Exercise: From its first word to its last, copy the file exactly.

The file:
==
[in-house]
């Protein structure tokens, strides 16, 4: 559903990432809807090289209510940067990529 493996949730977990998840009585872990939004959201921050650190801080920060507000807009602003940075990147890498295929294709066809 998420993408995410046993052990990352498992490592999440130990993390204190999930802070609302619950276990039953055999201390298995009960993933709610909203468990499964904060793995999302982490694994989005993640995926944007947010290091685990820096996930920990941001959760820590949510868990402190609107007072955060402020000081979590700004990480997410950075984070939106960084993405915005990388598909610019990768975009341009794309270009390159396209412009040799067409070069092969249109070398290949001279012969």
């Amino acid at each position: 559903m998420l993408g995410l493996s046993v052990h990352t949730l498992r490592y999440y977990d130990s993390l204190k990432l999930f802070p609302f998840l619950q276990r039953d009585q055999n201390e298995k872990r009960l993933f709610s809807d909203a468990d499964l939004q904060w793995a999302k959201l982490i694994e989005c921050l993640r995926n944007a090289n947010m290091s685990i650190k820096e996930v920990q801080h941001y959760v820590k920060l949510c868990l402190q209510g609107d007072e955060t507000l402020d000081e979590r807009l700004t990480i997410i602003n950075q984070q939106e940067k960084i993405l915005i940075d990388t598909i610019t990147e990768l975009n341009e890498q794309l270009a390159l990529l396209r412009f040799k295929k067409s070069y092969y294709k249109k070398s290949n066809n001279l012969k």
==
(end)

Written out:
[in-house]
């Protein structure tokens, strides 16, 4: 559903990432809807090289209510940067990529 493996949730977990998840009585872990939004959201921050650190801080920060507000807009602003940075990147890498295929294709066809 998420993408995410046993052990990352498992490592999440130990993390204190999930802070609302619950276990039953055999201390298995009960993933709610909203468990499964904060793995999302982490694994989005993640995926944007947010290091685990820096996930920990941001959760820590949510868990402190609107007072955060402020000081979590700004990480997410950075984070939106960084993405915005990388598909610019990768975009341009794309270009390159396209412009040799067409070069092969249109070398290949001279012969």
């Amino acid at each position: 559903m998420l993408g995410l493996s046993v052990h990352t949730l498992r490592y999440y977990d130990s993390l204190k990432l999930f802070p609302f998840l619950q276990r039953d009585q055999n201390e298995k872990r009960l993933f709610s809807d909203a468990d499964l939004q904060w793995a999302k959201l982490i694994e989005c921050l993640r995926n944007a090289n947010m290091s685990i650190k820096e996930v920990q801080h941001y959760v820590k920060l949510c868990l402190q209510g609107d007072e955060t507000l402020d000081e979590r807009l700004t990480i997410i602003n950075q984070q939106e940067k960084i993405l915005i940075d990388t598909i610019t990147e990768l975009n341009e890498q794309l270009a390159l990529l396209r412009f040799k295929k067409s070069y092969y294709k249109k070398s290949n066809n001279l012969k």